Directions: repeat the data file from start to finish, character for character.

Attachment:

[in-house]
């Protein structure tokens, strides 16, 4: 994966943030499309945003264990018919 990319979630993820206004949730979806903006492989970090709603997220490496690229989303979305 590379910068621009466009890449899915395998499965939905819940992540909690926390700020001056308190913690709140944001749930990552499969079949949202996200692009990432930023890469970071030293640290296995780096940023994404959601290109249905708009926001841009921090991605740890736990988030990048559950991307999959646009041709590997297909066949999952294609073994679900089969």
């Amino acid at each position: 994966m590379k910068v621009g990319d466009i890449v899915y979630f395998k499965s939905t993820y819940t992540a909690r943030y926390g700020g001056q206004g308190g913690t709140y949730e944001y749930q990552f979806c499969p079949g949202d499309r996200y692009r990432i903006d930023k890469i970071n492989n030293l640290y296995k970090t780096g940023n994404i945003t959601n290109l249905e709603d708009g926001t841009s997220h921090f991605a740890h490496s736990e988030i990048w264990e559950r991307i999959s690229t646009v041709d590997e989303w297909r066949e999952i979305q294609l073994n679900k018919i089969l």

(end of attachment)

[in-house]
């Protein structure tokens, strides 16, 4: 994966943030499309945003264990018919 990319979630993820206004949730979806903006492989970090709603997220490496690229989303979305 590379910068621009466009890449899915395998499965939905819940992540909690926390700020001056308190913690709140944001749930990552499969079949949202996200692009990432930023890469970071030293640290296995780096940023994404959601290109249905708009926001841009921090991605740890736990988030990048559950991307999959646009041709590997297909066949999952294609073994679900089969």
């Amino acid at each position: 994966m590379k910068v621009g990319d466009i890449v899915y979630f395998k499965s939905t993820y819940t992540a909690r943030y926390g700020g001056q206004g308190g913690t709140y949730e944001y749930q990552f979806c499969p079949g949202d499309r996200y692009r990432i903006d930023k890469i970071n492989n030293l640290y296995k970090t780096g940023n994404i945003t959601n290109l249905e709603d708009g926001t841009s997220h921090f991605a740890h490496s736990e988030i990048w264990e559950r991307i999959s690229t646009v041709d590997e989303w297909r066949e999952i979305q294609l073994n679900k018919i089969l």